VPN technology was originally intended for use by large enterprises, educational institutions, and government agencies to securely allow distant users to access a private network. Since this technique also allows the remote user to surf the Internet through another computer, VPNs have evolved into tools for accessing the Internet while bypassing restrictions as well as protecting the user from internet monitoring.
The term “Free VPN” is commonly misinterpreted as “FREE Internet Access.” While VPN providers would love to provide that feature, a VPN (free or paid) will not provide free internet data since it requires the Internet to connect to a server.
A free VPN serves the same function as a paid VPN – to make it much harder or even impossible to trace and monitor an end-user’s online activity. It encrypts your network traffic and allows you to overcome Internet censorship or simply reach websites that are inaccessible for various reasons.
Most VPN services are paid, but some are completely free, or offer a free level of service. Unseen Online – Unlimited VPN provides an entirely free, ad-supported VPN service for Android and iOS devices.
Can Using a VPN Circumvent Data Caps?
Internet service providers may limit how much data a customer can use when they are subscribed to a data bundle. This can be an issue, especially when the customer is on a low-cost plan that has a very limited data allotment.
Your data always passes through your ISP before going anywhere else on the Internet, even if you are connected to a VPN server. Unfortunately there is no way around that. However, when you use a VPN app, the ISP cannot monitor your web browsing, because the connection between your computer and the VPN server is encrypted, and the connection between the VPN server and the website you are browsing is not visible to the ISP.
In short, when using a VPN, your ISP cannot see your actual data, but it can still see how much data you are using; therefore, data restrictions imposed by the ISP cannot be bypassed using a VPN.
Can Free VPN bypass Bandwidth throttling?
When an ISP detects consumers engaged in activities such as streaming, it may decide to apply bandwidth throttling. ISPs decrease network bandwidth usage by reducing download speeds for bandwidth-intensive websites. As a result, the ISP can serve more internet customers without expanding its network capacity.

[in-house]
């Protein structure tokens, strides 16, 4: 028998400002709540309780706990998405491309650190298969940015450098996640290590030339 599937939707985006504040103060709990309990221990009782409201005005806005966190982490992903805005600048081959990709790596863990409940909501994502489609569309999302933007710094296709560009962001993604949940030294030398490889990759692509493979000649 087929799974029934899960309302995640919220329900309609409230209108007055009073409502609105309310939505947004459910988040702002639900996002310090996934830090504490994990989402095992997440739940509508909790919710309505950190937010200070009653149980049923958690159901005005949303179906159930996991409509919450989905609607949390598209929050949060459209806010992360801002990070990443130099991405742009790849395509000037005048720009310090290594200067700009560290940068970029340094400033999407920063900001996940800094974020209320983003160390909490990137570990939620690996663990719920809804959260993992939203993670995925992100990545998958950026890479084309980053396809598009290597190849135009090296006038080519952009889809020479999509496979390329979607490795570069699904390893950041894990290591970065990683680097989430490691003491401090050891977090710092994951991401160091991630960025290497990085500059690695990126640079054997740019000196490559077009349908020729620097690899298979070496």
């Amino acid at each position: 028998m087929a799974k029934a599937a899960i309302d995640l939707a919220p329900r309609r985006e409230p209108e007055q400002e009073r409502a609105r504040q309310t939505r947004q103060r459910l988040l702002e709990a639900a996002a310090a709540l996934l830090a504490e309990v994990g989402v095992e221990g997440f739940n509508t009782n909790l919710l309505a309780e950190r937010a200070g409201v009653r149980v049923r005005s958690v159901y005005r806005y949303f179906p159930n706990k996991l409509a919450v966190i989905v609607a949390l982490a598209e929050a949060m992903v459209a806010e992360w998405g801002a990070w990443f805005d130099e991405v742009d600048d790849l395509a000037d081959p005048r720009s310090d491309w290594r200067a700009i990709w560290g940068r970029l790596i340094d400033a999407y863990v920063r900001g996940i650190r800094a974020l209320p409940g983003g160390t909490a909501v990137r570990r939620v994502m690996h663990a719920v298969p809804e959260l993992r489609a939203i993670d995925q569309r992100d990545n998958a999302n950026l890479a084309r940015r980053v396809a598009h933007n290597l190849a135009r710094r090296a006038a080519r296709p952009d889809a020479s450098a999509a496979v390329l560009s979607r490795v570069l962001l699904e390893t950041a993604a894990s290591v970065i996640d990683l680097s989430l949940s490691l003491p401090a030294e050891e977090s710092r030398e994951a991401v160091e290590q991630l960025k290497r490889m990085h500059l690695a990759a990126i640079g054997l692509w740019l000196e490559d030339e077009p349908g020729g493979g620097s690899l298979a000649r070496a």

The ISPs ability to determine which sites and services to throttle gives them tremendous power which can be easily abused in the absence of Net Neutrality regulations. ISPs may choose to favor certain sites over others in a way that benefits them. For example, they may ask for a priority surcharge or even a share of profits. This can potentially disadvantage smaller startups and sites since they are not able to pay as much as the larger, more established companies and websites.
As explained above, when the consumer uses a VPN, the ISP cannot determine what sort of traffic is moving through its servers. All the ISP can see is an encrypted connection between the end user and the VPN server, but it cannot see the contents, or where the data goes from the server (unless the server also happens to be leased from the same company as the ISP, which is almost never the case, especially if you use a VPN server that is not located in your region). For this reason, consumers may effectively use a VPN to avoid bandwidth throttling.
In rare cases, the ISP may actively target VPN servers and apps, but this is very tedious and time-consuming since there are many apps with many different servers, and VPN providers are also aware of this and may switch up servers and IP addresses, resulting in a sort of cat-and-mouse situation.
One of the things you can look for in a Free VPN is the use of strong encryption such as AES 256-bit (or better). This level of encryption offers a better possibility of avoiding bandwidth throttling. Some free VPNs don’t even offer encryption, they are simply proxying your data, so in this case the ISP can still see everything. Make sure to check the encryption used by the VPN app.
Even if you do use a paid or free VPN, it is still not guaranteed you would be able to bypass bandwidth throttling, since the ISP may simply slow down your connection regardless of the website you are using.